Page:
The notion that big artists ought to extend their hand down the totem pole toward those climbing it is valid. Lift as you climb, build as you grow. Why not share the game, in an effort to push the culture forward? The issue is the feeling that it is mandated. Fans don’t know what happens behind the scenes, and assumptions lead to misinformation and clickbait headlines.

For all we know, Summer Walker could have asked him to add a verse to “Girls Need Love.” And as the numbers show, the remix has done wonders as it is still in the Top 5 Hot R&B Songs and most-streamed R&B songs on Billboard. As we all know, big records for artists lead curious fans to dig into the rest of their catalog.

Could Drake Tweet a song link or post on his Instagram for people to stream an artist’s song, rather than doing a remix? Sure, but why do that when you’re an artist yourself and the most influential thing you can do for someone else is collaborate with them musically? A verbal co-sign is one thing, but there’s a level of respect and admiration which comes with entering an artist’s world and fitting yourself into their sound. That is what throws fans into a frenzy.

Not to mention, the range of features Drake has done in his career (Lil Baby, Migos, 2 Chainz, Rihanna, Blocboy JB) just speak to his versatility and ability to adapt to different sounds. I respect not liking the music, and not every remix he does turns out better than the original version. However, to place the onus on him to be an artist’s saving grace when they don’t use his alley-oop to its fullest is simply unreasonable.

Even artists like ScHoolboy Q who Drake has yet to work with speak highly of him and his impact. He admitted to the Toronto Raptors global ambassador being one of the greats, but people just don’t want to say it. Back in 2013 he sent out a Tweet that stands true to this day.

Many people dislike Drake for a variety of reasons, but these same people are always keeping up with what he is doing so they can get their thoughts out and debate. With increasing fame comes increasing hate. With increasing hate comes incessant publicity, which only serves to benefit him and anyone he works with.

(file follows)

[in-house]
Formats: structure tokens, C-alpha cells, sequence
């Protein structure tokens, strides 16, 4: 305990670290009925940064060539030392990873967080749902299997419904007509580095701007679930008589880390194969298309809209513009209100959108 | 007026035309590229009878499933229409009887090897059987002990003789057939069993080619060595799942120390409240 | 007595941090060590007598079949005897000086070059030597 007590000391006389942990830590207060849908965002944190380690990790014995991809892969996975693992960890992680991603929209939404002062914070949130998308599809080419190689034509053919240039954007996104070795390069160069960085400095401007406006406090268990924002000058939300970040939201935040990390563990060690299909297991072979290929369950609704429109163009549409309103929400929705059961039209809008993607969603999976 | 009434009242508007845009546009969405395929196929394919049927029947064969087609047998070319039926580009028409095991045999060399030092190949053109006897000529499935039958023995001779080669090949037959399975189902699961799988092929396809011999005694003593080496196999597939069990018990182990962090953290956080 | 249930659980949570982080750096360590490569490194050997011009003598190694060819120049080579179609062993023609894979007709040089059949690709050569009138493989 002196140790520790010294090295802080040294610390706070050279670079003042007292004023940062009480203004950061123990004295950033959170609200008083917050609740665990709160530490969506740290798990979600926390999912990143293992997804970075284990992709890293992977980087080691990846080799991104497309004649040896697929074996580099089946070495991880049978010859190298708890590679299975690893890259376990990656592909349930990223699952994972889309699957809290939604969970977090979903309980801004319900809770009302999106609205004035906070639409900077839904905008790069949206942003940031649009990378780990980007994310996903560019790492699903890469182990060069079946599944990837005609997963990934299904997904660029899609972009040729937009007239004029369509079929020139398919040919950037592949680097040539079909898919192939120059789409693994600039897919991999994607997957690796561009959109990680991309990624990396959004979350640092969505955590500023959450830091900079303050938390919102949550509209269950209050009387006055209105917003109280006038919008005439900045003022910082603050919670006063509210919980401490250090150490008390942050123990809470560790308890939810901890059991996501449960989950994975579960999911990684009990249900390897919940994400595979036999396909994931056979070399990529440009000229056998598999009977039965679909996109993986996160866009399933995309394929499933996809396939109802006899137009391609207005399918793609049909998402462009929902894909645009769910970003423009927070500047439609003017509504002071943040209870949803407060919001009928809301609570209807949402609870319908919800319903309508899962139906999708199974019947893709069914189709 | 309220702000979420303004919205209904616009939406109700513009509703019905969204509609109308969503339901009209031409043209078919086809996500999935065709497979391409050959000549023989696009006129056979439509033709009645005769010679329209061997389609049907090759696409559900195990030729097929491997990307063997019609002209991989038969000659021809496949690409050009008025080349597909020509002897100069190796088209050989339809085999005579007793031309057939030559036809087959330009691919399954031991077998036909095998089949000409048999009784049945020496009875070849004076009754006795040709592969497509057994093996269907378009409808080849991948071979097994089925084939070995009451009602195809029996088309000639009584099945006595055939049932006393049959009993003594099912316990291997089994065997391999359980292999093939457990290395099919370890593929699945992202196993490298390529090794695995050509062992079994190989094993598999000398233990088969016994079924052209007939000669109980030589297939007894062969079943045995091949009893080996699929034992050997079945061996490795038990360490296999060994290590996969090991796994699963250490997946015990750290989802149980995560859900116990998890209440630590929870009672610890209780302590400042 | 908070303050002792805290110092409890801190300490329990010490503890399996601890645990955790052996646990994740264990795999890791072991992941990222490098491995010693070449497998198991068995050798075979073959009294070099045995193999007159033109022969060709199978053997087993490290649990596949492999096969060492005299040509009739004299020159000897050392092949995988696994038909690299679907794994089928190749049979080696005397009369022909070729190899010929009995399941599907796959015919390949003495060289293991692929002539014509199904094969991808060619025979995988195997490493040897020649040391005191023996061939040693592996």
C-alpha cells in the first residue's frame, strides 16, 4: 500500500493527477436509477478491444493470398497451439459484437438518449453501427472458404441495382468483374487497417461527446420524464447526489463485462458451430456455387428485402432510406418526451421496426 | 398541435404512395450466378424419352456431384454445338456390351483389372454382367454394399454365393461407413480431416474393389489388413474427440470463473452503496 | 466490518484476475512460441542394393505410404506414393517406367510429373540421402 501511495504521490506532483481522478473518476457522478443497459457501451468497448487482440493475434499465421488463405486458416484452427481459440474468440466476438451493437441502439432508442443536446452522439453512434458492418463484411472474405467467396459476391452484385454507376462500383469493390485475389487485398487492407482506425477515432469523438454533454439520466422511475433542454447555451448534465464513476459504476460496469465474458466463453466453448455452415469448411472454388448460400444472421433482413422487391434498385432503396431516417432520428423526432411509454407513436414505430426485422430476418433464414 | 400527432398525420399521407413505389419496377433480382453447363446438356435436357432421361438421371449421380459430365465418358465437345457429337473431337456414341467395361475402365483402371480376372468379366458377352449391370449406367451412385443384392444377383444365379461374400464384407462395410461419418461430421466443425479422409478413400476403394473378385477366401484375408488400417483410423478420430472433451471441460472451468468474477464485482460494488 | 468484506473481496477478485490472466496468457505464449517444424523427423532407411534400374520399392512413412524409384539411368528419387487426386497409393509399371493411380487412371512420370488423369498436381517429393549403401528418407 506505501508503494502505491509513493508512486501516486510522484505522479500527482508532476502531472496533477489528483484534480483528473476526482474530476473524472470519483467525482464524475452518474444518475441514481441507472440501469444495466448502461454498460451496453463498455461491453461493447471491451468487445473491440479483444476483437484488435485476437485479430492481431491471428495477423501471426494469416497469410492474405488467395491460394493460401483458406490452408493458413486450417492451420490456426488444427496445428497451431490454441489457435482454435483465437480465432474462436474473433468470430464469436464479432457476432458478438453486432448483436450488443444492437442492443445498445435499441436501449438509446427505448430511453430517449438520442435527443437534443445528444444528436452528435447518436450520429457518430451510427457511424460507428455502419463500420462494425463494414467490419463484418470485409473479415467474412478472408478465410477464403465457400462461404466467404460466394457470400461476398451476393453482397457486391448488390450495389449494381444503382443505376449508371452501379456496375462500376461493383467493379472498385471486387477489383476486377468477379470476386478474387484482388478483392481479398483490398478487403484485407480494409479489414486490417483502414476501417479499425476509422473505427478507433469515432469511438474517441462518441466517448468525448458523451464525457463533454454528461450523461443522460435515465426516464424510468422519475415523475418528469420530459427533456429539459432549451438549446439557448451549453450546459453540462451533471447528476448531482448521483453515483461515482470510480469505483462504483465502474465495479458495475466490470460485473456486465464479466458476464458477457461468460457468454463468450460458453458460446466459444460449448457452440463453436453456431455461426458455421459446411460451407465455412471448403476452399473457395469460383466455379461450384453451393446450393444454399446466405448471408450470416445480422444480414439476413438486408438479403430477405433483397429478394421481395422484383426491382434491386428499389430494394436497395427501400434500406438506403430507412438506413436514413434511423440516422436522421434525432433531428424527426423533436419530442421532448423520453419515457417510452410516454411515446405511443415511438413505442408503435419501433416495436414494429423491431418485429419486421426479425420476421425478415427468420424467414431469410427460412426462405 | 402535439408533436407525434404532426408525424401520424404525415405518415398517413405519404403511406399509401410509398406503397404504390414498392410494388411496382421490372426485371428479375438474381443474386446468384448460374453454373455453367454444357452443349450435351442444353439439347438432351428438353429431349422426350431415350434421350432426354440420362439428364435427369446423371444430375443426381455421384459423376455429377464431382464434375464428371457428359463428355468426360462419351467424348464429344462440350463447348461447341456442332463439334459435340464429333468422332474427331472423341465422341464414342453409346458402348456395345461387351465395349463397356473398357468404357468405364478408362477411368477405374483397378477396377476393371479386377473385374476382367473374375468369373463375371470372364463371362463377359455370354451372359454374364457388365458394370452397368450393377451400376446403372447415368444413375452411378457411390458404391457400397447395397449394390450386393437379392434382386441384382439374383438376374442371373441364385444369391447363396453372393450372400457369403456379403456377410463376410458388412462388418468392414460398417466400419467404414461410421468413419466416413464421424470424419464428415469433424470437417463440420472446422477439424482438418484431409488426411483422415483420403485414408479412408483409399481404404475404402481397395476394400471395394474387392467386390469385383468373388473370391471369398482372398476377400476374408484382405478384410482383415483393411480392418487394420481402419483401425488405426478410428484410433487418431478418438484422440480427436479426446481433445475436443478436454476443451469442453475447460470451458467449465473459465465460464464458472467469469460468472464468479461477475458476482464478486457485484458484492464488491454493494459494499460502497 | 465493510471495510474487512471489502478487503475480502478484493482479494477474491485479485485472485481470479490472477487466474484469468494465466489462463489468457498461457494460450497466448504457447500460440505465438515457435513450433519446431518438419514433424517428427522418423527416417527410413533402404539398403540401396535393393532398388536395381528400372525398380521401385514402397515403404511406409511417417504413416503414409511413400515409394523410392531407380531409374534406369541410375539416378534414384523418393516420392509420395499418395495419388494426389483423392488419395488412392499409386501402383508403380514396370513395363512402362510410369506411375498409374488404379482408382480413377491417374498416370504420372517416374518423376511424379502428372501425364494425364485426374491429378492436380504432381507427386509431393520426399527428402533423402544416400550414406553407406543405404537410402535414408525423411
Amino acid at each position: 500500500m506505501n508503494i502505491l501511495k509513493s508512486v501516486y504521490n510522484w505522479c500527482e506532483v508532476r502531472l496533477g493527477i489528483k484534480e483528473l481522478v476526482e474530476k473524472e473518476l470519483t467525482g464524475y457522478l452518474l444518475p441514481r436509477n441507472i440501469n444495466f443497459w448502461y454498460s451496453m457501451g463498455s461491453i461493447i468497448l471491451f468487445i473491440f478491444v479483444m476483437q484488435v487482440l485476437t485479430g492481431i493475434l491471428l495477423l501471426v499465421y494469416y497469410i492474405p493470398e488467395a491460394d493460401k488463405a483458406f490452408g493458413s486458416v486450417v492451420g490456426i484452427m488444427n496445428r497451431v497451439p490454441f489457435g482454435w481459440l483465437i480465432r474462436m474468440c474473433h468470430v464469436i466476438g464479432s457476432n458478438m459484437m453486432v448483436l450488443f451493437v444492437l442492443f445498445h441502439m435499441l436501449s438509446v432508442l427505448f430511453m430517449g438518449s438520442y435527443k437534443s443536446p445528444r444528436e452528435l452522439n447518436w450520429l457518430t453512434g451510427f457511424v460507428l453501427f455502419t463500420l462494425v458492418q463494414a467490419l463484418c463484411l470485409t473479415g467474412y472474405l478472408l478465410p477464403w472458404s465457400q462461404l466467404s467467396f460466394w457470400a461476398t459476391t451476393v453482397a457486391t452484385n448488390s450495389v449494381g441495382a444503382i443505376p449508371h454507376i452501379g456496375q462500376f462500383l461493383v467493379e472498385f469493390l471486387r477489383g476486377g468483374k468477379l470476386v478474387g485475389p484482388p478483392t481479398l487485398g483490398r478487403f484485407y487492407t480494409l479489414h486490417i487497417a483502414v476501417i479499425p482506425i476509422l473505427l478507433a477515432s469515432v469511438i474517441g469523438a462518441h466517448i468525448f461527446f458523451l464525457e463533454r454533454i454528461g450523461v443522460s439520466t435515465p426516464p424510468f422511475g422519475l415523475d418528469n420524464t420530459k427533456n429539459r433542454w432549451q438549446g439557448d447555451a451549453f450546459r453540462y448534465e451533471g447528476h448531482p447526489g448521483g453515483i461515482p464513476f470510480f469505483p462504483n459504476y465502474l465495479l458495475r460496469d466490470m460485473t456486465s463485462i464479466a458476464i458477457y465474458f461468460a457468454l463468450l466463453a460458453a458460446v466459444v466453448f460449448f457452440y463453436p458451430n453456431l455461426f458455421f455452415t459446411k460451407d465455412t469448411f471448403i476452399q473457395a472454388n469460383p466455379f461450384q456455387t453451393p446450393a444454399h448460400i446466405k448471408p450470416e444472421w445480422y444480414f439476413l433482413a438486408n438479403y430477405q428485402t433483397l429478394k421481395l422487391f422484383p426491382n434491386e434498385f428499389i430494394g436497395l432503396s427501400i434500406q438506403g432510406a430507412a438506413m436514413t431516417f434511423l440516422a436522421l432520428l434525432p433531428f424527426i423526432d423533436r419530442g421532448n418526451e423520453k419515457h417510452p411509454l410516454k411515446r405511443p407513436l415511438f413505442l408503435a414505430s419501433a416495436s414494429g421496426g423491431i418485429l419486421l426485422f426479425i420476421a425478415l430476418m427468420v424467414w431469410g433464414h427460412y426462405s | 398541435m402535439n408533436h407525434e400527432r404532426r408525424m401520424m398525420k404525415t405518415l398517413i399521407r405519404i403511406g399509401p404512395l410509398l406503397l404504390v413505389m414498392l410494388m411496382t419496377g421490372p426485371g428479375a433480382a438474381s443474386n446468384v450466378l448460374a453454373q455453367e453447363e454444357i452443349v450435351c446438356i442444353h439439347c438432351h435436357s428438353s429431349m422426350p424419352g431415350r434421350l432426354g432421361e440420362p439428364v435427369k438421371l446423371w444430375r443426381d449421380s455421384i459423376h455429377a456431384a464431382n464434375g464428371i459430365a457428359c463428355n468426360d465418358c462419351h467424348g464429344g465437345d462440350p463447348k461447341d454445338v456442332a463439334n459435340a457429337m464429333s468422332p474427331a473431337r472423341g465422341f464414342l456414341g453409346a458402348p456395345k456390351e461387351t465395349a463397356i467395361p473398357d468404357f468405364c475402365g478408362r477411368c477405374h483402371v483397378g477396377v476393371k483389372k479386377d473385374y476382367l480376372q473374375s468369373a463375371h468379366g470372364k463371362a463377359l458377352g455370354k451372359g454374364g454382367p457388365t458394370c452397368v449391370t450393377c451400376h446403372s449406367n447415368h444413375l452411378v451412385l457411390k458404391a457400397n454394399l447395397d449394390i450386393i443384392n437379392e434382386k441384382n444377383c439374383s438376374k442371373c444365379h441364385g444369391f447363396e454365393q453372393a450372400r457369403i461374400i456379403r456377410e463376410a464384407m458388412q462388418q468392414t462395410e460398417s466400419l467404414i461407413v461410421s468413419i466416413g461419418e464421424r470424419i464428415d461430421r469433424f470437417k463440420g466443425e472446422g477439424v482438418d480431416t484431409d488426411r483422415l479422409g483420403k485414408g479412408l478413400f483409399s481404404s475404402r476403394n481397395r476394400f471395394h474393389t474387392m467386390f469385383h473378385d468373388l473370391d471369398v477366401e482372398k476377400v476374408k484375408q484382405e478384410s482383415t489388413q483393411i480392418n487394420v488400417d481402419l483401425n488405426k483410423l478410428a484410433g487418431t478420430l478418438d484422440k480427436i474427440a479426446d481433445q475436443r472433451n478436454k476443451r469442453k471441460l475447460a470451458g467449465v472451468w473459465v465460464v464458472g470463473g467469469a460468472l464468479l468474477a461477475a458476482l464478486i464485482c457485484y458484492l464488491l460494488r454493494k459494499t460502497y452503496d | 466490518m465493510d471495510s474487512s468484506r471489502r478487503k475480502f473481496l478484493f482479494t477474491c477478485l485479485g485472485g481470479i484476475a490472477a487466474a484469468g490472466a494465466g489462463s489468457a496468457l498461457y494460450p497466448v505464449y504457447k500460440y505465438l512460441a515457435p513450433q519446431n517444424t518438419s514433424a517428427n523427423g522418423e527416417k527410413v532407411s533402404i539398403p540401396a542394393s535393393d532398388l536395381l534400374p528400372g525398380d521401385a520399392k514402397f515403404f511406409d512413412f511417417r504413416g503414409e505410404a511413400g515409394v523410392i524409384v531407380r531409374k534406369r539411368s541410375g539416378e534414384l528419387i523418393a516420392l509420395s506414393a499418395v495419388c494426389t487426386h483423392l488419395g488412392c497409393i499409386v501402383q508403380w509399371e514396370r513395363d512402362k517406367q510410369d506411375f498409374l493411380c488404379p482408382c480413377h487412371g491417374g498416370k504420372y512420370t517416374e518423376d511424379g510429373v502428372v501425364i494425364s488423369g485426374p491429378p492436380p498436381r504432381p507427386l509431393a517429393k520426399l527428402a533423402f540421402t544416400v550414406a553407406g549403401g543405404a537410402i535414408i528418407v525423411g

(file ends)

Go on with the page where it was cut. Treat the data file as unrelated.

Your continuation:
To those who take issue with the Scorpion rapper not doing more for other artists, I respect the opinions that you are entitled to hold. I simply want to ask you – if Drake latched on to every artist he worked with and consistently made successful music with them throughout the duration of their careers, wouldn’t it reach a point where you question whether or not they could achieve what they have without him? Right now he’s not doing enough, but let’s not pretend we aren’t quick to say people do too much and wouldn’t be big without specific figures in their corner.

Artists like 21 Savage, Migos and Lil Baby should serve as the model. They worked extremely hard before they were blessed with the Drake collab, and even harder afterward to maintain relevance. It’s about consistency and quality too. Not just your name being next to Drake’s. The Drake feature doesn’t guarantee superstardom. You are your own artist, and you have to hold up your end of the deal. It only works out in the negative if you allow it to.

Beyond all of this, I personally feel the argument should end when the artists themselves express excitement and gratitude when they get the call. Why are we as listeners so critical when the people delivering us the music couldn’t be happier? Where’s the disconnect? I reckon it has to do with unfair and unreasonable expectations in large part due to the status Drake has. The proclivity to hate everything he does taints the lense in which people view his actions. I can’t relate, but I get it.

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R&B lover with a Hip-Hop core. I'll talk about what's hot, what's new, and the things that might fly right by you.